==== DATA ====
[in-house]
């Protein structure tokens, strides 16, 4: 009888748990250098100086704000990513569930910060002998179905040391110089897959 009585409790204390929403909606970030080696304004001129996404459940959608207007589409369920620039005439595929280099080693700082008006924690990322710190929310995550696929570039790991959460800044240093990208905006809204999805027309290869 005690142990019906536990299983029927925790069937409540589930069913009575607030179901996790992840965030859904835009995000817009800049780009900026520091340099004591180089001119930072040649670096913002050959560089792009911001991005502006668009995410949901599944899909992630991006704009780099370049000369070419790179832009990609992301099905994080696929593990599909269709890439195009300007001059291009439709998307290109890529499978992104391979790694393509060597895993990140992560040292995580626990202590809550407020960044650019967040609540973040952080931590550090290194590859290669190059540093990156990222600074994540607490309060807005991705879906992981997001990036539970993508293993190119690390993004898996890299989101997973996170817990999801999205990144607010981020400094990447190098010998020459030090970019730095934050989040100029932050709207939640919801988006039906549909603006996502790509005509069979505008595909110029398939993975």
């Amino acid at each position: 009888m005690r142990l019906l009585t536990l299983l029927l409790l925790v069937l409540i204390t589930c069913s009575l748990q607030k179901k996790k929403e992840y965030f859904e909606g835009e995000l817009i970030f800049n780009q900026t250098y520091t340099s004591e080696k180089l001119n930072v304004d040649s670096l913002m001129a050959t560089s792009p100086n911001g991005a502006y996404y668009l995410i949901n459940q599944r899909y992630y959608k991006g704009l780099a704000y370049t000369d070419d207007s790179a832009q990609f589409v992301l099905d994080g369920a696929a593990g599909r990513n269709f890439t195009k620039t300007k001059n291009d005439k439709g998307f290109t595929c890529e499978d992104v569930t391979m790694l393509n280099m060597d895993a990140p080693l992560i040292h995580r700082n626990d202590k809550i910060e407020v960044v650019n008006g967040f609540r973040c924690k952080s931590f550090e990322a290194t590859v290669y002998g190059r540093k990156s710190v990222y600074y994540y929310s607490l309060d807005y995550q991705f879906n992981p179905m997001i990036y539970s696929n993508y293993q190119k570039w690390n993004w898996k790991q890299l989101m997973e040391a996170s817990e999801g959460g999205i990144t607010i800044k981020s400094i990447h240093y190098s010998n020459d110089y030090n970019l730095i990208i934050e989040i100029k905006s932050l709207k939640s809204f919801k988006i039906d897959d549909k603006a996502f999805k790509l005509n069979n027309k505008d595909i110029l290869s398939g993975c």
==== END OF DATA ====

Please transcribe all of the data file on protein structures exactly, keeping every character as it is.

[in-house]
């Protein structure tokens, strides 16, 4: 009888748990250098100086704000990513569930910060002998179905040391110089897959 009585409790204390929403909606970030080696304004001129996404459940959608207007589409369920620039005439595929280099080693700082008006924690990322710190929310995550696929570039790991959460800044240093990208905006809204999805027309290869 005690142990019906536990299983029927925790069937409540589930069913009575607030179901996790992840965030859904835009995000817009800049780009900026520091340099004591180089001119930072040649670096913002050959560089792009911001991005502006668009995410949901599944899909992630991006704009780099370049000369070419790179832009990609992301099905994080696929593990599909269709890439195009300007001059291009439709998307290109890529499978992104391979790694393509060597895993990140992560040292995580626990202590809550407020960044650019967040609540973040952080931590550090290194590859290669190059540093990156990222600074994540607490309060807005991705879906992981997001990036539970993508293993190119690390993004898996890299989101997973996170817990999801999205990144607010981020400094990447190098010998020459030090970019730095934050989040100029932050709207939640919801988006039906549909603006996502790509005509069979505008595909110029398939993975």
């Amino acid at each position: 009888m005690r142990l019906l009585t536990l299983l029927l409790l925790v069937l409540i204390t589930c069913s009575l748990q607030k179901k996790k929403e992840y965030f859904e909606g835009e995000l817009i970030f800049n780009q900026t250098y520091t340099s004591e080696k180089l001119n930072v304004d040649s670096l913002m001129a050959t560089s792009p100086n911001g991005a502006y996404y668009l995410i949901n459940q599944r899909y992630y959608k991006g704009l780099a704000y370049t000369d070419d207007s790179a832009q990609f589409v992301l099905d994080g369920a696929a593990g599909r990513n269709f890439t195009k620039t300007k001059n291009d005439k439709g998307f290109t595929c890529e499978d992104v569930t391979m790694l393509n280099m060597d895993a990140p080693l992560i040292h995580r700082n626990d202590k809550i910060e407020v960044v650019n008006g967040f609540r973040c924690k952080s931590f550090e990322a290194t590859v290669y002998g190059r540093k990156s710190v990222y600074y994540y929310s607490l309060d807005y995550q991705f879906n992981p179905m997001i990036y539970s696929n993508y293993q190119k570039w690390n993004w898996k790991q890299l989101m997973e040391a996170s817990e999801g959460g999205i990144t607010i800044k981020s400094i990447h240093y190098s010998n020459d110089y030090n970019l730095i990208i934050e989040i100029k905006s932050l709207k939640s809204f919801k988006i039906d897959d549909k603006a996502f999805k790509l005509n069979n027309k505008d595909i110029l290869s398939g993975c």